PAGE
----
On this day 135 years ago, my grandmother, Eva Selina McDonald, was born in the family home in the hamlet of Liscomb Mills, a place reached at that time only by ship, horseback and cart. The name reveals the main industry that pumped money and people into the area. There were several mills within walking distance, including one across the brook from where Eva was born.
Eva was the daughter of Jane Baker and William Aaron McDonald and the granddaughter of Martha and William McDonald.
Though I truly never knew her, I sense she knew hard work at a young age. I feel she was an adventurous girl who grew into a woman who loved nature and the simple things in life. My mother met her in 1949, and she told me Nan would go off on her own, wandering in the woods for hours on end. No one knew where she went or when she’d return.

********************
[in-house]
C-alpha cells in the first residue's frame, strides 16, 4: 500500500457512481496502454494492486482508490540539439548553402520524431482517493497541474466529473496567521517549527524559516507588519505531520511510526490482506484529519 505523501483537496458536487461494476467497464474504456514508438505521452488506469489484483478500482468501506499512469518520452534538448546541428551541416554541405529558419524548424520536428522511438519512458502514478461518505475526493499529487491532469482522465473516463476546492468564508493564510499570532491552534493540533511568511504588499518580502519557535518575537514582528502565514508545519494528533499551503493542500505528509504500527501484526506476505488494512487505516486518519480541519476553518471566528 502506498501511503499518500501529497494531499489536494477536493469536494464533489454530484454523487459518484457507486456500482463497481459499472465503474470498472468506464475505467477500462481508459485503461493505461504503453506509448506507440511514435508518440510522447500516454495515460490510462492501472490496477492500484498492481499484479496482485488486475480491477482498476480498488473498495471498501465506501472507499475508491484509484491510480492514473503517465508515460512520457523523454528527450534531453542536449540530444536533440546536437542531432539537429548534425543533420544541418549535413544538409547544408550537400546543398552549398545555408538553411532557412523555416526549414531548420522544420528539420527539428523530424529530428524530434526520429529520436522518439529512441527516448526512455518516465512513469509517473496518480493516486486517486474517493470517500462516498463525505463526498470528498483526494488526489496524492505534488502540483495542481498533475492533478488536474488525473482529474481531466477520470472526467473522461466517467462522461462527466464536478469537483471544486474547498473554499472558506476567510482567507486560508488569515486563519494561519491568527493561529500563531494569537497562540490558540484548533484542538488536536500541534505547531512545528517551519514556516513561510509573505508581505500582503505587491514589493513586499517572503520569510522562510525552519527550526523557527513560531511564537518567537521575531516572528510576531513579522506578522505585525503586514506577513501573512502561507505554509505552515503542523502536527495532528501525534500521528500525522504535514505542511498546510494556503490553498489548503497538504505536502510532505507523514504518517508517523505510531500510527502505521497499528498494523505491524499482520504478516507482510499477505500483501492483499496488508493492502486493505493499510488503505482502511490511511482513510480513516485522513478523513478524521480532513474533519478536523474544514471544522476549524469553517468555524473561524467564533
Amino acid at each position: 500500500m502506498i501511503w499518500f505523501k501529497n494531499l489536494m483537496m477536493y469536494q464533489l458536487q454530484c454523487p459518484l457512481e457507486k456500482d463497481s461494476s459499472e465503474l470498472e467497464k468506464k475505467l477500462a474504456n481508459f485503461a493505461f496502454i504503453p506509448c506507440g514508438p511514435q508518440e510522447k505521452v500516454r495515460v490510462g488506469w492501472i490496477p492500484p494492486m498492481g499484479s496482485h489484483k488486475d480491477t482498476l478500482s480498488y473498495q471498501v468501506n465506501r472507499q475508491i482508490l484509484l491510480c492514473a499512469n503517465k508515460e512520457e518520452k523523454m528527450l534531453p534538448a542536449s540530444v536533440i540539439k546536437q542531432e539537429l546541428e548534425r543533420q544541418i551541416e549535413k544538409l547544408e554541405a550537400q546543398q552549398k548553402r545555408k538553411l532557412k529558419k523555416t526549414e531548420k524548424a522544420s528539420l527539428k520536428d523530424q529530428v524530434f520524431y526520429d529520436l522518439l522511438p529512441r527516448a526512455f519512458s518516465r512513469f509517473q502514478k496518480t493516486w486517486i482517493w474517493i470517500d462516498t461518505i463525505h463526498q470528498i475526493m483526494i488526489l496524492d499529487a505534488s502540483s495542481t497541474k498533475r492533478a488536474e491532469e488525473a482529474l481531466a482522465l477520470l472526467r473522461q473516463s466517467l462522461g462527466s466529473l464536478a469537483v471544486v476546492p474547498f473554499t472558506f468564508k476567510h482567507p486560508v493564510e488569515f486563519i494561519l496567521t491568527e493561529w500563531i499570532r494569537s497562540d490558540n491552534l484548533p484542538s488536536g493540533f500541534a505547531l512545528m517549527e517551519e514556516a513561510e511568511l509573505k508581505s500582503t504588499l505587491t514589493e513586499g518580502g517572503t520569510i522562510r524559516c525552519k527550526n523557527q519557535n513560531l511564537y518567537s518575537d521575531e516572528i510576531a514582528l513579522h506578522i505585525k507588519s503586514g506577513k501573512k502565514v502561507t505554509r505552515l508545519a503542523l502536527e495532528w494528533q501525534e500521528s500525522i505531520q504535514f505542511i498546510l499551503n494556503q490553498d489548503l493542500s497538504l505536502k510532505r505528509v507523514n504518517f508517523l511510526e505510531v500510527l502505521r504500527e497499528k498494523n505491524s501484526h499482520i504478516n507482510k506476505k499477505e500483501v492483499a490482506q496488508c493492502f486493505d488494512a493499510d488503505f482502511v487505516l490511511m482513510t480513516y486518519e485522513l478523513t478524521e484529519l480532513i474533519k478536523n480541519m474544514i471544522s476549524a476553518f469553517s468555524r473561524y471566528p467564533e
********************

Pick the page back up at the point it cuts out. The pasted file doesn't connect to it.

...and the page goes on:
I’m not sure if Nan came to this activity on her own or was influenced by her grandmother Martha, a Mi’kmaq woman. What I find interesting is that before my mother told me the stories of her wanderings, I was doing the same thing in the forest surrounding my childhood home. By the time I was 14, I’d wander into the woods, following one path then another to explore and to just be in the forest. Sometimes I’d be gone only an hour or two. Other times, I’d be wander for seven or eight hours.Continue reading “My Grandmother Eva Selina McDonald”